US Air Campaign in Pakistan Heats Up


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Mar 21, 2009
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US Air Campaign in Pakistan Heats Up

The US air campaign in Pakistan's tribal areas remains the cornerstone of the effort to root out and decapitate the senior leadership of al Qaeda, the Taliban, and other allied terror groups, and to disrupt both al Qaeda's global and local operations in Afghanistan and Pakistan.
As expected, in 2009 the US well exceeded the number of attacks in 2008, with 53 compared to 36. And with two strikes in the first four days of 2010, one can expect the intensity of the campaign this year to equal or exceed last year's pace.
Although 16 senior al Qaeda and Taliban leaders have been killed since the air campaign heated up in 2008, the terror groups remain a force in both Afghanistan and Pakistan. The US has been compelled to surge forces in Afghanistan and revamp its strategy there, while the Pakistani military has been forced to launch military operations in Swat and South Waziristan. Despite some tactical victories by the Pakistani military in Pakistan, the Taliban and its allies are able to carry out suicide attacks and complex assaults on secure military and government targets with regularity.
Al Qaeda's external operations network, which is assigned to carrying out attacks outside Afghanistan and Pakistan, has been a prime target of US airstrikes; three external operations chiefs have been killed since May 2008.
The US air campaign highlights the Pakistani government’s inability to control its own territory and prevent it from becoming a safe haven for al Qaeda, the Taliban, and a host of South Asian jihadi terror groups. The US is forced to conduct airstrikes in territories claimed by a nuclear power that is touted as an ally in the Long War.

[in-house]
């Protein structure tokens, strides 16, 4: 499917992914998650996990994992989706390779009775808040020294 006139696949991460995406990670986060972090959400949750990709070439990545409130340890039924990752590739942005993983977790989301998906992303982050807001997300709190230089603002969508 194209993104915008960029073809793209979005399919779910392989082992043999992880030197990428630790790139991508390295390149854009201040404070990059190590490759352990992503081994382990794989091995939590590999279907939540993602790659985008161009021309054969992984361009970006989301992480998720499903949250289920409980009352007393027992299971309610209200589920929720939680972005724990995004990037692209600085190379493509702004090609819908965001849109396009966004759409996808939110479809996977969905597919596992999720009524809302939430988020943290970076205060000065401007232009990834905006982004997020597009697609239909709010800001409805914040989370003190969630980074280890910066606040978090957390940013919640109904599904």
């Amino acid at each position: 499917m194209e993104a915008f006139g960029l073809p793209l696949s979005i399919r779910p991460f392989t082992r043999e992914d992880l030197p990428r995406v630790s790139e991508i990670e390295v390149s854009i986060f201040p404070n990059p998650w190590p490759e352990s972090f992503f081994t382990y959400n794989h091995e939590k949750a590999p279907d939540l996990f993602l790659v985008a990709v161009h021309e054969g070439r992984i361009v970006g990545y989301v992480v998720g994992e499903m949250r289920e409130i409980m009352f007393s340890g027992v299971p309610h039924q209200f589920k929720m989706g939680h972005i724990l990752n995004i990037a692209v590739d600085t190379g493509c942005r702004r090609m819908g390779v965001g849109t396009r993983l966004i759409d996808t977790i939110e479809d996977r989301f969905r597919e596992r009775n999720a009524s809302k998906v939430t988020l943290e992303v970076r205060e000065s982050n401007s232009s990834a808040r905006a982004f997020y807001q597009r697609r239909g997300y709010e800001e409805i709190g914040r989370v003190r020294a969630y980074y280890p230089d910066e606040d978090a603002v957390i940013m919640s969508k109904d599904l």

The US has maintained the pressure on al Qaeda and the Taliban in Pakistan’s tribal areas since August 2008. The attack tempo has remained high relative to the number of attacks carried out from June 2004 through July 2008. Since the first recorded strike in June of 2004, which killed Taliban commander Nek Mohammed, until the end of 2009, there have been 99 US strikes inside Pakistan.
Beginning in August 2008, the US began stepping up strikes against Taliban and al Qaeda elements in the tribal agencies. There were 28 airstrikes in the tribal agencies between August and December 2008 – nearly three times the total number of airstrikes in the previous four years combined. There was one recorded strike in 2004, one in 2005, three in 2006, and five in 2007.
There was a 47 percent increase in attacks from 2008 to 2009. In 2009, the number of US strikes exceeded the prior five years combined; there were 46 recorded strikes in Pakistan from 2004-2008, compared to 53 strikes in 2009.
The lethality of Predator strikes inside the tribal agencies also increased slightly during 2009. Using low-end estimates of casualties (including Taliban, al Qaeda, and civilian), the airstrikes in 2009 resulted in 506 killed. In 2008, there were 317 deaths reported.